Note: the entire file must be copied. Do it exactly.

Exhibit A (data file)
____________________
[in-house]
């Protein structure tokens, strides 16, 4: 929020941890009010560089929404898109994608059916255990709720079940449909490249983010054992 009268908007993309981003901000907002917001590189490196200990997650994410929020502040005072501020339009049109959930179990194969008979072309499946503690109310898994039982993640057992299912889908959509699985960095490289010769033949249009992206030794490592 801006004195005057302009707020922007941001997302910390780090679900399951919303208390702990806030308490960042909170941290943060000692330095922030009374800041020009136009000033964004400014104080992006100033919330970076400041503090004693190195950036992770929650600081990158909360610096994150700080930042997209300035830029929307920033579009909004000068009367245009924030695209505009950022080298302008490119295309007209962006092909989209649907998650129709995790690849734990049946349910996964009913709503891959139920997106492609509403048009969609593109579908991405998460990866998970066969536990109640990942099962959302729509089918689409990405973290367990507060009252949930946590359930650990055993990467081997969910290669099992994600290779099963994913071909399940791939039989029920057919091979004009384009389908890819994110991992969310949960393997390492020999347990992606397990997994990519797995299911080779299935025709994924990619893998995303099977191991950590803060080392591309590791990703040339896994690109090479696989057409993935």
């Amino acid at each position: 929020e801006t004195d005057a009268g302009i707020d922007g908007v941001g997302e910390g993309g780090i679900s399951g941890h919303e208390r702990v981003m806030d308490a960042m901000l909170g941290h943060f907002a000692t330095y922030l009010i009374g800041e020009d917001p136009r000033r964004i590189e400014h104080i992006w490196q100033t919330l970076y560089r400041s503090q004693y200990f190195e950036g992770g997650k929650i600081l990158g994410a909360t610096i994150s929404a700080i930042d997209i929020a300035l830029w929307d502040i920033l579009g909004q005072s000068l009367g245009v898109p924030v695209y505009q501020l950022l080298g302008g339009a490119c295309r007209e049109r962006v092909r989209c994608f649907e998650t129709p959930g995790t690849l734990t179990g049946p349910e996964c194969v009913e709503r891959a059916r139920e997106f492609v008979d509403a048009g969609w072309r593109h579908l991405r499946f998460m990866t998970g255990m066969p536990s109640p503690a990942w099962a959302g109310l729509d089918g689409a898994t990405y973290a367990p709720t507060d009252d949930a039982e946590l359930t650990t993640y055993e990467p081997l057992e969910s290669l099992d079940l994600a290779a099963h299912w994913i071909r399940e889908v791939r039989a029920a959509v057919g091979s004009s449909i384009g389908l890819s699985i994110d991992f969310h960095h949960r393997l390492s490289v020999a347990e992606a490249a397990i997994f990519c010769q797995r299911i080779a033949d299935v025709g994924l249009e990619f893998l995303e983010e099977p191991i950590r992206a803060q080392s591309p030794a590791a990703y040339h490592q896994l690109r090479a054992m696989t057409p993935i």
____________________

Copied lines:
[in-house]
């Protein structure tokens, strides 16, 4: 929020941890009010560089929404898109994608059916255990709720079940449909490249983010054992 009268908007993309981003901000907002917001590189490196200990997650994410929020502040005072501020339009049109959930179990194969008979072309499946503690109310898994039982993640057992299912889908959509699985960095490289010769033949249009992206030794490592 801006004195005057302009707020922007941001997302910390780090679900399951919303208390702990806030308490960042909170941290943060000692330095922030009374800041020009136009000033964004400014104080992006100033919330970076400041503090004693190195950036992770929650600081990158909360610096994150700080930042997209300035830029929307920033579009909004000068009367245009924030695209505009950022080298302008490119295309007209962006092909989209649907998650129709995790690849734990049946349910996964009913709503891959139920997106492609509403048009969609593109579908991405998460990866998970066969536990109640990942099962959302729509089918689409990405973290367990507060009252949930946590359930650990055993990467081997969910290669099992994600290779099963994913071909399940791939039989029920057919091979004009384009389908890819994110991992969310949960393997390492020999347990992606397990997994990519797995299911080779299935025709994924990619893998995303099977191991950590803060080392591309590791990703040339896994690109090479696989057409993935």
């Amino acid at each position: 929020e801006t004195d005057a009268g302009i707020d922007g908007v941001g997302e910390g993309g780090i679900s399951g941890h919303e208390r702990v981003m806030d308490a960042m901000l909170g941290h943060f907002a000692t330095y922030l009010i009374g800041e020009d917001p136009r000033r964004i590189e400014h104080i992006w490196q100033t919330l970076y560089r400041s503090q004693y200990f190195e950036g992770g997650k929650i600081l990158g994410a909360t610096i994150s929404a700080i930042d997209i929020a300035l830029w929307d502040i920033l579009g909004q005072s000068l009367g245009v898109p924030v695209y505009q501020l950022l080298g302008g339009a490119c295309r007209e049109r962006v092909r989209c994608f649907e998650t129709p959930g995790t690849l734990t179990g049946p349910e996964c194969v009913e709503r891959a059916r139920e997106f492609v008979d509403a048009g969609w072309r593109h579908l991405r499946f998460m990866t998970g255990m066969p536990s109640p503690a990942w099962a959302g109310l729509d089918g689409a898994t990405y973290a367990p709720t507060d009252d949930a039982e946590l359930t650990t993640y055993e990467p081997l057992e969910s290669l099992d079940l994600a290779a099963h299912w994913i071909r399940e889908v791939r039989a029920a959509v057919g091979s004009s449909i384009g389908l890819s699985i994110d991992f969310h960095h949960r393997l390492s490289v020999a347990e992606a490249a397990i997994f990519c010769q797995r299911i080779a033949d299935v025709g994924l249009e990619f893998l995303e983010e099977p191991i950590r992206a803060q080392s591309p030794a590791a990703y040339h490592q896994l690109r090479a054992m696989t057409p993935i």